Transit projects are in planning or preliminary engineering in three diverse New Jersey corridors. At least two will use light rail technology. How can they be standardized? The Hudson-Bergen Light Rail Transit (LRT) System is a 22-mi (35.4-km) route, generally running north-south near the west bank of the Hudson River and operating on former railroad rights-of-way, on boulevards, and on city streets. The Newark City Subway, an existing 4.2-mi (6.8-km) light rail line on private right-of-way, will be modernized. Extensions in planning range up to 10 mi (16 km) using various operating environments. The Burlington-Gloucester Transit Study is planning major improvements on two corridors radiating from Camden; technologies being considered include light rail. Standardization begins with choosing a technology, and light rail implies electric vehicles running on rails singly or in short trains. An overhead contact system supplies direct current power at 750 V. Most track is at surface level with varying degrees of separation from automotive traffic. There are several fundamental choices for vehicle design. The car can be optimized for street service or for high speed. It is possible to use lifts, mini high-level platforms, full high platforms, or cars with partial or full low-floor design to make the system accessible to persons in wheelchairs. Car length generally ranges from about 45 to 90 ft (13.7 to 27.4 m), with zero to two articulations, although other variations exist. New Jersey (NJ) Transit has selected an articulated partial low-floor car design, double ended and about 90 ft (27.4 m) long by 8.8 ft (2.7 m) wide, with about 70% of the car floor 14 in. (35.6 cm) above rail. This configuration permits installation of four doors on each side, all in the low-floor section. The top speed is to be 55 mph (88.5 kph); minimum curve radius will be either 60 or 80 ft (18.3 or 24.4 m). Light rail lines will use proof-of-payment fare collection. Cab signals will be installed except where operation is on or adjacent to street and drivers follow traffic rules. Wayside signals will be used only at interlockings, which will be driver-actuated using a system like VTAG. The Newark City Subway will be converted in stages to proof-of-payment, 750-V power for pantograph-equipped cars, and minimum curve radii that match the vehicle capability. Stops will have remote-controlled public address systems with a visual display of messages. Call-for-aid telephones will be provided at each platform, in elevator cabs, and at each elevator landing. The telephones will be monitored by slow-scan television. Elevators will be equipped for remote locking and unlocking. These systems and the ticket machines will be derived from existing designs now used on the commuter rail lines and the Newark City Subway.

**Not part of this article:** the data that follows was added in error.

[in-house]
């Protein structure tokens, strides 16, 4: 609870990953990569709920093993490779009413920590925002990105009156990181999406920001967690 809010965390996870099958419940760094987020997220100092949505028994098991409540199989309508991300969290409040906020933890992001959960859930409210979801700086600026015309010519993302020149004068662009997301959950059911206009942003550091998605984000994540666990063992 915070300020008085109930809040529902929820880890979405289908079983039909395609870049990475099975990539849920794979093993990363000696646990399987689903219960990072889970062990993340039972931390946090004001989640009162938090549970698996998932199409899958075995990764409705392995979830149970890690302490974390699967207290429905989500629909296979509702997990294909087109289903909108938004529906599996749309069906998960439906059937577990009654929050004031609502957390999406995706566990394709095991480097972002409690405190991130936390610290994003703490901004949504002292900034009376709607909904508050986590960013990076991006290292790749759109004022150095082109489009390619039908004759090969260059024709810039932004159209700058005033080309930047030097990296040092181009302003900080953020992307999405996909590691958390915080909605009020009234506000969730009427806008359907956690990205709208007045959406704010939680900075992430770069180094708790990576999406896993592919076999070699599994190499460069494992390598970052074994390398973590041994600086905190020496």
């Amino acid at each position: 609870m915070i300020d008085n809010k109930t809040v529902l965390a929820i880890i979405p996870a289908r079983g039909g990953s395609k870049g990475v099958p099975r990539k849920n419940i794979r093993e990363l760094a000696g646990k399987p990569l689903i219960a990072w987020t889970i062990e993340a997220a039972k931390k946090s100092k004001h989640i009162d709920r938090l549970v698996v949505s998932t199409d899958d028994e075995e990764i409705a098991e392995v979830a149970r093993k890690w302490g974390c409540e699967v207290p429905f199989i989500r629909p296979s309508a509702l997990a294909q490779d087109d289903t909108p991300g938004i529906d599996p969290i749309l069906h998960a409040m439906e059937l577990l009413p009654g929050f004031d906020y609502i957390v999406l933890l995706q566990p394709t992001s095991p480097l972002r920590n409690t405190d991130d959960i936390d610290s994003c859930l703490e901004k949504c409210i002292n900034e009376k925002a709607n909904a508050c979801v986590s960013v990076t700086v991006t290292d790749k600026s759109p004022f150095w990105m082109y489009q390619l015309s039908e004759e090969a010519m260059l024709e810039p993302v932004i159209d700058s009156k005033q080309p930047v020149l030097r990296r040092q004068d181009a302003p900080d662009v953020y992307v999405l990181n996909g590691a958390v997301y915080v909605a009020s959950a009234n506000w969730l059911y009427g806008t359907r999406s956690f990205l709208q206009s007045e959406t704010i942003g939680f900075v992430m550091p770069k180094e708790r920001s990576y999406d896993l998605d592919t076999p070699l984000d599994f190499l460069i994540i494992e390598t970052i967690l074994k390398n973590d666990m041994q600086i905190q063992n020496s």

• English

Media Info

  • Media Type: Digital/other
  • Features: Figures; Photos;
  • Pagination: p. 117-125
  • Serial:

Subject/Index Terms

Filing Info

  • Accession Number: 00716769
  • Record Type: Publication
  • ISBN: 0309061520
  • Files: TRIS, TRB
  • Created Date: Jan 30 1996 12:00AM